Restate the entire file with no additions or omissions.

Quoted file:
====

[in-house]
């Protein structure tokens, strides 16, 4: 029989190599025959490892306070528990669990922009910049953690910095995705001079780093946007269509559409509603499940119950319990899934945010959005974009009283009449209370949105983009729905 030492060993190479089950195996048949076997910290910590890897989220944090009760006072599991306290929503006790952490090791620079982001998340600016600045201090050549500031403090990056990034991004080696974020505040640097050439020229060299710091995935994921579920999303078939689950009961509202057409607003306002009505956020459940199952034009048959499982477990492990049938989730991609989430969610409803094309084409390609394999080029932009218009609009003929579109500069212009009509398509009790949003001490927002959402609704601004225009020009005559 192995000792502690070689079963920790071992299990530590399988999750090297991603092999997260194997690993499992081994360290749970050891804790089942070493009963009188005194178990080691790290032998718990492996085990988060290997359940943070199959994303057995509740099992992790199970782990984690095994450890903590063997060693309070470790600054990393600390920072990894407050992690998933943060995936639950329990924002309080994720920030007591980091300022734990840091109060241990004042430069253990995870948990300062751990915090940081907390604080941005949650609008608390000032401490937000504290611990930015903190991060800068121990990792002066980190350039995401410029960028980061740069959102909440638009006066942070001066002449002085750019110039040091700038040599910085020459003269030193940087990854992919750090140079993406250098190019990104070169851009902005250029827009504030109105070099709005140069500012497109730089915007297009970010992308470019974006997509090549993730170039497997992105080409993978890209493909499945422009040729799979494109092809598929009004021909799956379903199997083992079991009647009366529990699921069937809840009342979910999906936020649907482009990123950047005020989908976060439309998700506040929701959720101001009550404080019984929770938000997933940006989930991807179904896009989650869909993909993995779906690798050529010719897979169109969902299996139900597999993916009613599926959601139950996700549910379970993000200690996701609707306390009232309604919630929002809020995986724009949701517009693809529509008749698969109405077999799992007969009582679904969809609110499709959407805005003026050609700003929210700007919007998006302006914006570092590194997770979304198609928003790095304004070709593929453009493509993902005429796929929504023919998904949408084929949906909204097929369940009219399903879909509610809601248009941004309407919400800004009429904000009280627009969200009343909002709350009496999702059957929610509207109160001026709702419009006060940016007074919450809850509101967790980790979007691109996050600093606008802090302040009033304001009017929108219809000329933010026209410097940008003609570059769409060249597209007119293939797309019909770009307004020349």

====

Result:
[in-house]
């Protein structure tokens, strides 16, 4: 029989190599025959490892306070528990669990922009910049953690910095995705001079780093946007269509559409509603499940119950319990899934945010959005974009009283009449209370949105983009729905 030492060993190479089950195996048949076997910290910590890897989220944090009760006072599991306290929503006790952490090791620079982001998340600016600045201090050549500031403090990056990034991004080696974020505040640097050439020229060299710091995935994921579920999303078939689950009961509202057409607003306002009505956020459940199952034009048959499982477990492990049938989730991609989430969610409803094309084409390609394999080029932009218009609009003929579109500069212009009509398509009790949003001490927002959402609704601004225009020009005559 192995000792502690070689079963920790071992299990530590399988999750090297991603092999997260194997690993499992081994360290749970050891804790089942070493009963009188005194178990080691790290032998718990492996085990988060290997359940943070199959994303057995509740099992992790199970782990984690095994450890903590063997060693309070470790600054990393600390920072990894407050992690998933943060995936639950329990924002309080994720920030007591980091300022734990840091109060241990004042430069253990995870948990300062751990915090940081907390604080941005949650609008608390000032401490937000504290611990930015903190991060800068121990990792002066980190350039995401410029960028980061740069959102909440638009006066942070001066002449002085750019110039040091700038040599910085020459003269030193940087990854992919750090140079993406250098190019990104070169851009902005250029827009504030109105070099709005140069500012497109730089915007297009970010992308470019974006997509090549993730170039497997992105080409993978890209493909499945422009040729799979494109092809598929009004021909799956379903199997083992079991009647009366529990699921069937809840009342979910999906936020649907482009990123950047005020989908976060439309998700506040929701959720101001009550404080019984929770938000997933940006989930991807179904896009989650869909993909993995779906690798050529010719897979169109969902299996139900597999993916009613599926959601139950996700549910379970993000200690996701609707306390009232309604919630929002809020995986724009949701517009693809529509008749698969109405077999799992007969009582679904969809609110499709959407805005003026050609700003929210700007919007998006302006914006570092590194997770979304198609928003790095304004070709593929453009493509993902005429796929929504023919998904949408084929949906909204097929369940009219399903879909509610809601248009941004309407919400800004009429904000009280627009969200009343909002709350009496999702059957929610509207109160001026709702419009006060940016007074919450809850509101967790980790979007691109996050600093606008802090302040009033304001009017929108219809000329933010026209410097940008003609570059769409060249597209007119293939797309019909770009307004020349």